Maximize the Value of Feedback
Feedback for your business is just like the thermostat in your office. It monitors the temperature and gives the information to the climate control system, that is essential to keep you comfortable. The success of your organization depends on feedback; where and how you get that feedback is vital to maximizing its value.
Sources of Feedback
Your most important source of feedback is your customers. You need to know how well you are serving their needs and wants, and where there is an opportunity to improve.
Next, consider those frontline workers, who serve clients. If their ability to serve is inhibited and their job satisfaction is reduced, customers will detect it, share their frustration, and act accordingly. Feedback from employees permits you to satisfy their needs, and enhance the customer’s experience.
Actively seek feedback throughout the organization, including the CEO. Everyone has ideas about how to improve organizational systems.
Nature of Feedback
- The right type: Gauge employee engagement by asking the right questions about the work place climate, including relationships with colleagues.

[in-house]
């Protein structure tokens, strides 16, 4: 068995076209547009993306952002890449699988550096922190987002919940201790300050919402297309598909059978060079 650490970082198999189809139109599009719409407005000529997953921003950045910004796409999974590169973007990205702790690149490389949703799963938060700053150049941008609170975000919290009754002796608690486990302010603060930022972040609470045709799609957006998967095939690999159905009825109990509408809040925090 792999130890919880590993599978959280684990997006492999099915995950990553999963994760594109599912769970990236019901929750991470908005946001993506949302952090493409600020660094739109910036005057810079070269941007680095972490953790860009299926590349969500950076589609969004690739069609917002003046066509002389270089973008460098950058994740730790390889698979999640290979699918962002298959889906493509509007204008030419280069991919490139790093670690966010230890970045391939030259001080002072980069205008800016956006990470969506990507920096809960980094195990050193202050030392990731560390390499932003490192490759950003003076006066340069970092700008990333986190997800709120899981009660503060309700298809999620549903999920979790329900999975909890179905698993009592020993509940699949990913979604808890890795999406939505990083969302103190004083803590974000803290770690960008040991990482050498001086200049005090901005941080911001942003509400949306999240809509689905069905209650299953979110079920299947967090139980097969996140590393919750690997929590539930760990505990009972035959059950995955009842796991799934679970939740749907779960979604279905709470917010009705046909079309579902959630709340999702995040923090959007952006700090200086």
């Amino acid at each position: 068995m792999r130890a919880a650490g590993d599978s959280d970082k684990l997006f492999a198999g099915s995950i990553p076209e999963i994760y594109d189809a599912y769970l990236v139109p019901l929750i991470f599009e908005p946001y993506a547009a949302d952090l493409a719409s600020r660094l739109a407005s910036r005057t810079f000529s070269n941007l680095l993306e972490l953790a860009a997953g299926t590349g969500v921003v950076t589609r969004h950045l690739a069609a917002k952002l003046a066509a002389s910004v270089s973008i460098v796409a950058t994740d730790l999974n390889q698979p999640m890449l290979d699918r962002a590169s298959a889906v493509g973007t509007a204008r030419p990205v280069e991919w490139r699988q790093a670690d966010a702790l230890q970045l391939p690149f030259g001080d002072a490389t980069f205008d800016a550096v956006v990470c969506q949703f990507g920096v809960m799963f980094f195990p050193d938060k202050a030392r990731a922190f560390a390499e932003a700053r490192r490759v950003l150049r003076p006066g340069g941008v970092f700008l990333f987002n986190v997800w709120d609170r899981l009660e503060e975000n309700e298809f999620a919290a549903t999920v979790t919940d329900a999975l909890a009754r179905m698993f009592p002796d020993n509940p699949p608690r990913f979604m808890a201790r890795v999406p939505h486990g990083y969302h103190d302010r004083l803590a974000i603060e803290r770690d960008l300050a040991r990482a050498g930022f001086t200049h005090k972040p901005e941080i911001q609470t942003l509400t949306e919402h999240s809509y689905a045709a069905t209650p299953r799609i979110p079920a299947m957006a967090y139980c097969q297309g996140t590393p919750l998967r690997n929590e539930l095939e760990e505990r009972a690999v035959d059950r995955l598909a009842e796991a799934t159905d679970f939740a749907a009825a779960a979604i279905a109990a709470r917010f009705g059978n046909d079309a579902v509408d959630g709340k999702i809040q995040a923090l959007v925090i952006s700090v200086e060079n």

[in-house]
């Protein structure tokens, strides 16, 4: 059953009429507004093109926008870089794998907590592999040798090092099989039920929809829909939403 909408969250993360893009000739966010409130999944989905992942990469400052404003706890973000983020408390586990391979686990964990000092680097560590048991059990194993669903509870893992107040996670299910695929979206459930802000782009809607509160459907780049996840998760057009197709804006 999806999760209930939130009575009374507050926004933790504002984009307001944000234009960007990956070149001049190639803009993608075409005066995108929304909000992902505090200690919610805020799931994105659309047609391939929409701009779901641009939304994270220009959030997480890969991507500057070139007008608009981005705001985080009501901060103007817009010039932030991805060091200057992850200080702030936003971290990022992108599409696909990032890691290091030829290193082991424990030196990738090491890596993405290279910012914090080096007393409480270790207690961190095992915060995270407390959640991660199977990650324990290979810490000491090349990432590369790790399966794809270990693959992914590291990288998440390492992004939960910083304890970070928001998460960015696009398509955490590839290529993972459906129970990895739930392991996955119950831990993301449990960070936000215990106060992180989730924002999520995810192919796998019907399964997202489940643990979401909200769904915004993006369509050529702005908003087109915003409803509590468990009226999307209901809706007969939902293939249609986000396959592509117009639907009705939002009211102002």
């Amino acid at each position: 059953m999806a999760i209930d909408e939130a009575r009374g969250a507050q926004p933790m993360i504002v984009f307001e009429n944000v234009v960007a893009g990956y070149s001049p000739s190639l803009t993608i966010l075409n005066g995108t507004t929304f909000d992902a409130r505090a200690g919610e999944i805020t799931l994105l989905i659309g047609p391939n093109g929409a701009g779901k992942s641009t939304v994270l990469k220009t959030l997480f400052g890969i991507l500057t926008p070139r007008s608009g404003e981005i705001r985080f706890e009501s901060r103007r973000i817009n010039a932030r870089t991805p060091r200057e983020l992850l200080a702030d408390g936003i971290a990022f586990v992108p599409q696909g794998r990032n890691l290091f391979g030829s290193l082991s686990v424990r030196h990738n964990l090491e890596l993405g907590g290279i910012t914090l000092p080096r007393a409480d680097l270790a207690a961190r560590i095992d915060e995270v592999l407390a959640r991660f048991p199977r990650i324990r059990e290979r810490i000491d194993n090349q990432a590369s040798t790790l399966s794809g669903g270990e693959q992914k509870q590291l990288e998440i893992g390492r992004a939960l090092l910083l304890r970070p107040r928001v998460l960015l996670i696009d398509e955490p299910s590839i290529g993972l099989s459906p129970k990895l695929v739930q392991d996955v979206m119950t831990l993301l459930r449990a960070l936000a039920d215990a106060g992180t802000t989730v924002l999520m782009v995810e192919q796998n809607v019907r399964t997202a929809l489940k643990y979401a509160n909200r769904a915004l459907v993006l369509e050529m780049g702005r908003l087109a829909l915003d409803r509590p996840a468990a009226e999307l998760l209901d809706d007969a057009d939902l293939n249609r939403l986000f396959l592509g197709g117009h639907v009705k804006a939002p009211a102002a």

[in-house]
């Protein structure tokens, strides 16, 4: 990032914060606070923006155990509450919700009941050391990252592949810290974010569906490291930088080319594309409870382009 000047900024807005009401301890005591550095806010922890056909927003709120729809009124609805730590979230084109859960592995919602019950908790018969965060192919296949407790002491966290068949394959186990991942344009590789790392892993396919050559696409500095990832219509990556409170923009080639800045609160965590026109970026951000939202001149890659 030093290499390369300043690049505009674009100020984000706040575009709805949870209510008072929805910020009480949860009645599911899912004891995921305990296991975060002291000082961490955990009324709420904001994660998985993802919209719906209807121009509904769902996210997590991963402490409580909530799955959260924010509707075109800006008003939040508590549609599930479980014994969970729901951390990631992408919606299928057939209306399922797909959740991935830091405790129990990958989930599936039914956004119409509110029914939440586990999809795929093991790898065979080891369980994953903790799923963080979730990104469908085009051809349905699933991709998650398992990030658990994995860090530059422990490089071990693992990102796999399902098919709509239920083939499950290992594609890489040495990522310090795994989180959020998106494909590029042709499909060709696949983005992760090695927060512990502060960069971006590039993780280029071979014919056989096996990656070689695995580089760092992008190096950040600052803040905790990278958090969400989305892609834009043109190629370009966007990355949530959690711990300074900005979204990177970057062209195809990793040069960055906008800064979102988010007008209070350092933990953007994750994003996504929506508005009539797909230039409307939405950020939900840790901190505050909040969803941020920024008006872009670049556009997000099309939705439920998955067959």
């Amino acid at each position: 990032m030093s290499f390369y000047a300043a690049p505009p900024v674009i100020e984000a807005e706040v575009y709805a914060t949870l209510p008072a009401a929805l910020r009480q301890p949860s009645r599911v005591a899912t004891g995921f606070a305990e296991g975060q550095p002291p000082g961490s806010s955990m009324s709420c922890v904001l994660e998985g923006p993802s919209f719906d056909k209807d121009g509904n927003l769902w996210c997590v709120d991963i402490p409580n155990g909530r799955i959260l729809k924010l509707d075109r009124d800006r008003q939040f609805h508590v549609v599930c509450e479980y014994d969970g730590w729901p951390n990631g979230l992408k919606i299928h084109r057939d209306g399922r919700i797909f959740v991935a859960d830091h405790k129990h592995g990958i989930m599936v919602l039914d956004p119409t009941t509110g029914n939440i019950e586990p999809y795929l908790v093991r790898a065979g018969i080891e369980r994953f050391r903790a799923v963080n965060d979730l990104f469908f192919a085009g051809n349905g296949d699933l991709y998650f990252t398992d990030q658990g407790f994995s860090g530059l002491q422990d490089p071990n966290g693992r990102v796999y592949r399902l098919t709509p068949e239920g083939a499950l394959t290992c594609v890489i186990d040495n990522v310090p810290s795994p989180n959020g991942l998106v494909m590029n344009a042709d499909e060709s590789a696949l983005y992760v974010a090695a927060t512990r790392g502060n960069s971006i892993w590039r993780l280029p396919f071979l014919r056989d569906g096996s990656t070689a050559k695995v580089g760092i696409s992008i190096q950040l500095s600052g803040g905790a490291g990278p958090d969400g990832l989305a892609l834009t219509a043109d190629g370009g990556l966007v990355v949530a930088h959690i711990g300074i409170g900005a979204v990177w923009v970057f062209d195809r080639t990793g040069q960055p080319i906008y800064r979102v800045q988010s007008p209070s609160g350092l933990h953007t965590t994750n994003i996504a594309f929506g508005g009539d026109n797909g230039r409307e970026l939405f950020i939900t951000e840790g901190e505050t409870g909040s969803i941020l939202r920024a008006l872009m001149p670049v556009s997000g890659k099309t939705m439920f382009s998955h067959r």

- The right way: Use a powerful tool, like the CORE™ assessment, that explores these issues with questions, allowing both quantification and open-ended responses. Quantified results deliver clear facts. Open-ended questions elicit feelings, providing subtle clues to underlying needs.
- The right quantity: Sample enough to get a true picture without creating overwhelming data. Statistical techniques can pinpoint the optimal sample size and create confidence in the accuracy of the results.
- Right timing: Make it convenient to respond by selecting times and places where people don’t feel burdened. Also, consider the timing of feeding back the results to key decision-makers and the respondents. People who provide feedback want to hear about the results. If the results are delayed too long, their value and accuracy will be discounted.
Responding to Feedback
Feedback has no value unless it leads to improvement. Start with the most positive results and ask, “How can these strengths help us capture more opportunities?”
When results point to weaknesses ask, “How do these make us more vulnerable to threats?” Most sources of weaknesses are found in organizational systems.
Every decision maker should be charged with crafting goals and plans based on the results, and then taking clear, definitive actions. Attribute actions to the feedback. Finally, gather comparative feedback to ensure improvements have really occurred.
A positive, process of continuous improvement in your organization requires that you ensure you get high quality feedback and use it to maximize your results.
April 1, 2013
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